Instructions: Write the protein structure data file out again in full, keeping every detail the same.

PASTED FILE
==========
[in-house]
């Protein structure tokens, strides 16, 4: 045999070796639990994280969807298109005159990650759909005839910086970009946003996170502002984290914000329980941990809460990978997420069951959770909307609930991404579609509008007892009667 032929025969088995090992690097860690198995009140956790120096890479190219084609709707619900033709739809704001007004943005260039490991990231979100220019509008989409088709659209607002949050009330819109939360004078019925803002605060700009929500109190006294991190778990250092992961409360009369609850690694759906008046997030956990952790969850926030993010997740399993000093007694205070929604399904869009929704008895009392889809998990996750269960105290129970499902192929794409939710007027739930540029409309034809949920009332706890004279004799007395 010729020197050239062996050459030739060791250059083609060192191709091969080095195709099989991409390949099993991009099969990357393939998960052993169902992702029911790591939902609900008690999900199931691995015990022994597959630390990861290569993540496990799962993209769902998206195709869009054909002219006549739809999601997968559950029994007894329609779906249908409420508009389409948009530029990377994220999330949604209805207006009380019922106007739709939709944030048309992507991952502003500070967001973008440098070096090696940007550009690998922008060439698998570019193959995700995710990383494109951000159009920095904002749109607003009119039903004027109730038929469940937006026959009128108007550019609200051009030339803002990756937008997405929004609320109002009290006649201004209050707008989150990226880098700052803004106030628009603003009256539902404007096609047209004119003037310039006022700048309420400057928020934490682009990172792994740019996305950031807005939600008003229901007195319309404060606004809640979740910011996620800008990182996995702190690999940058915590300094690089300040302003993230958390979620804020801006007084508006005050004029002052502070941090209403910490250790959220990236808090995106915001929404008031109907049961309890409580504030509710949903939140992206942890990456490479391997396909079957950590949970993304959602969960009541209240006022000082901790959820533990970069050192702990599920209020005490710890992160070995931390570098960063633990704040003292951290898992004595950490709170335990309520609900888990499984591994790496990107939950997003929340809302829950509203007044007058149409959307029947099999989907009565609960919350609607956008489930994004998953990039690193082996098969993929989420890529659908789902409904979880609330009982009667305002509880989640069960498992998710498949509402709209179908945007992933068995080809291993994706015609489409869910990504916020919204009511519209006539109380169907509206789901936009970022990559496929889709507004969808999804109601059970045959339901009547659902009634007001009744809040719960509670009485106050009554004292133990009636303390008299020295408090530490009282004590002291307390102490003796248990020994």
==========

[in-house]
């Protein structure tokens, strides 16, 4: 045999070796639990994280969807298109005159990650759909005839910086970009946003996170502002984290914000329980941990809460990978997420069951959770909307609930991404579609509008007892009667 032929025969088995090992690097860690198995009140956790120096890479190219084609709707619900033709739809704001007004943005260039490991990231979100220019509008989409088709659209607002949050009330819109939360004078019925803002605060700009929500109190006294991190778990250092992961409360009369609850690694759906008046997030956990952790969850926030993010997740399993000093007694205070929604399904869009929704008895009392889809998990996750269960105290129970499902192929794409939710007027739930540029409309034809949920009332706890004279004799007395 010729020197050239062996050459030739060791250059083609060192191709091969080095195709099989991409390949099993991009099969990357393939998960052993169902992702029911790591939902609900008690999900199931691995015990022994597959630390990861290569993540496990799962993209769902998206195709869009054909002219006549739809999601997968559950029994007894329609779906249908409420508009389409948009530029990377994220999330949604209805207006009380019922106007739709939709944030048309992507991952502003500070967001973008440098070096090696940007550009690998922008060439698998570019193959995700995710990383494109951000159009920095904002749109607003009119039903004027109730038929469940937006026959009128108007550019609200051009030339803002990756937008997405929004609320109002009290006649201004209050707008989150990226880098700052803004106030628009603003009256539902404007096609047209004119003037310039006022700048309420400057928020934490682009990172792994740019996305950031807005939600008003229901007195319309404060606004809640979740910011996620800008990182996995702190690999940058915590300094690089300040302003993230958390979620804020801006007084508006005050004029002052502070941090209403910490250790959220990236808090995106915001929404008031109907049961309890409580504030509710949903939140992206942890990456490479391997396909079957950590949970993304959602969960009541209240006022000082901790959820533990970069050192702990599920209020005490710890992160070995931390570098960063633990704040003292951290898992004595950490709170335990309520609900888990499984591994790496990107939950997003929340809302829950509203007044007058149409959307029947099999989907009565609960919350609607956008489930994004998953990039690193082996098969993929989420890529659908789902409904979880609330009982009667305002509880989640069960498992998710498949509402709209179908945007992933068995080809291993994706015609489409869910990504916020919204009511519209006539109380169907509206789901936009970022990559496929889709507004969808999804109601059970045959339901009547659902009634007001009744809040719960509670009485106050009554004292133990009636303390008299020295408090530490009282004590002291307390102490003796248990020994």